I begin with a word from another poet from whom a poem will appear in the future. In his book Waiting on the Word: A Poem a Day for Advent, Christmas and Epiphany, he wrote, “And one thing that would make it even more countercultural would be to dare to read these poems aloud and slowly, in defiance of the silent skim-reading that has replace an older tasting of language.” p. xi
Now a poem by another favorite poet of mine, Scott Cairns. It is found in Love’s Immensity: Mystics on the Endless Life. In this book he composes poetry that reflects the thought of various mystics. The poem I have chosen is inspired by Nicholas of Cusa. It is the last sentence that has stayed with me over the years.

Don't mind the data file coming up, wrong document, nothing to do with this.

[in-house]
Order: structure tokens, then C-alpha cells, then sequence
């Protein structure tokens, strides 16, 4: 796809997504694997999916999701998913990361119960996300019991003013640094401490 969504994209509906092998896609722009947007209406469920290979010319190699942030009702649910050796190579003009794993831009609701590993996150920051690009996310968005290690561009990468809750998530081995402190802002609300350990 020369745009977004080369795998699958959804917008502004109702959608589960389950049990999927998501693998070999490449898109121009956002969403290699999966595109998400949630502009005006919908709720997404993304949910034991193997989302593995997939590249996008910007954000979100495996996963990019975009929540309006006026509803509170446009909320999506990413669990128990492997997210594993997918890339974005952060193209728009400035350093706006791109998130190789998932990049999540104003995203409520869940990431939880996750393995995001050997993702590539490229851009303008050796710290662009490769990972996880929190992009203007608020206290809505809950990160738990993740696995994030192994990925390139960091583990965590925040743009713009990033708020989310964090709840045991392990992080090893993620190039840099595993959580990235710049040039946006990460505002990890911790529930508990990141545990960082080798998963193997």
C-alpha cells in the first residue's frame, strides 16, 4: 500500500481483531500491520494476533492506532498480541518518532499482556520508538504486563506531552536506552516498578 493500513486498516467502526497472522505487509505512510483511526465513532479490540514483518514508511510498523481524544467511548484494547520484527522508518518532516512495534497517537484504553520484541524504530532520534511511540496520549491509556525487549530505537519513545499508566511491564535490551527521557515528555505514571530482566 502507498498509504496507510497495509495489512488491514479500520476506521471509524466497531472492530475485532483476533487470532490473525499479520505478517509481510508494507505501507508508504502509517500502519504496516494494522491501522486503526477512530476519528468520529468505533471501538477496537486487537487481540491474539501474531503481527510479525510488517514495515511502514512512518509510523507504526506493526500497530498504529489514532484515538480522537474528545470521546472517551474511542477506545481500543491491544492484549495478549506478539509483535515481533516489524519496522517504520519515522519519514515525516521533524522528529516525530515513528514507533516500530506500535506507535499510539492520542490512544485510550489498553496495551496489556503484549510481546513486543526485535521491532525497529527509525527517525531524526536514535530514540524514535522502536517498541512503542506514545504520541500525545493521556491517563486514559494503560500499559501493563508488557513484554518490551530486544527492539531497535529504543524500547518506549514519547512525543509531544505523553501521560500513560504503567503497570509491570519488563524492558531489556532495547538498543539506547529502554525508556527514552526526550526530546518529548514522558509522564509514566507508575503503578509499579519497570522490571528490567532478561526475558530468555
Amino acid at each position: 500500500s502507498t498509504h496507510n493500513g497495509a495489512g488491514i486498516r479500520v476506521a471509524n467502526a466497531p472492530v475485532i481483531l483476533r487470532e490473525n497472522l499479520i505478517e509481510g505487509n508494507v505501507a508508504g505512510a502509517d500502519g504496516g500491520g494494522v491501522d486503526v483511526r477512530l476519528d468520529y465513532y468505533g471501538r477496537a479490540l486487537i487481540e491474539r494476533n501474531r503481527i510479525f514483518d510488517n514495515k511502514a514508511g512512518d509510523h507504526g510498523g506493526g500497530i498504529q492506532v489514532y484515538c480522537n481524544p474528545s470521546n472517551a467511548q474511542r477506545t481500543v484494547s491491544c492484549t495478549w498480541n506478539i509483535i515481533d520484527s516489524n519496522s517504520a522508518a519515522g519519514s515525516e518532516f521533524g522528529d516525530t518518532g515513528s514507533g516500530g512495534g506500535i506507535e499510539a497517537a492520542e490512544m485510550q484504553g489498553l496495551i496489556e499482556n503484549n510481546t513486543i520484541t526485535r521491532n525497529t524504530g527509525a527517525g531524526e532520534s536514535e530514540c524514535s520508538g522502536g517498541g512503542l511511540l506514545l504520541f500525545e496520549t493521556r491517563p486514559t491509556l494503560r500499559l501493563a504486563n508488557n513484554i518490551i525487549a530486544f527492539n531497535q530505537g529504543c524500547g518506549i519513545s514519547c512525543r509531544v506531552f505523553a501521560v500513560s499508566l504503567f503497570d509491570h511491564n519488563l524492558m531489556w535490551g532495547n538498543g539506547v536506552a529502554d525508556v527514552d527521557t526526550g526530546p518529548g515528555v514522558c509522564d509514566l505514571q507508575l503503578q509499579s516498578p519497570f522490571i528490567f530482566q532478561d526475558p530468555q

I have proposed, Master, by way
of likeness, by crude figures of speech,
a sort of foretaste of Your nature.
For this, You who are ever-merciful, spare me
for attempting to trace the untraceable
savor of Your sweetness. Who am I,
wretched and sinful, to attempt
to show Who cannot be shown,
to make visible Who is invisible,
to offer a taste of Your infinite, utterly
inexpressible sweetness? I have never yet
merited so much as a sip of it myself,
so certainly my words will diminish
rather than magnify this sweetness
I desire, and desire to name. So great
is Your Goodness, even so, that You allow
the blind to speak of the light.
That last line expresses a humble desire to speak of God or the Divine or Ultimate Reality while knowing that such speech always falls short. And yet, we are compelled to speak.
As ever, you may share this post with others and encourage them to follow my occasional blog if they find it meaningful.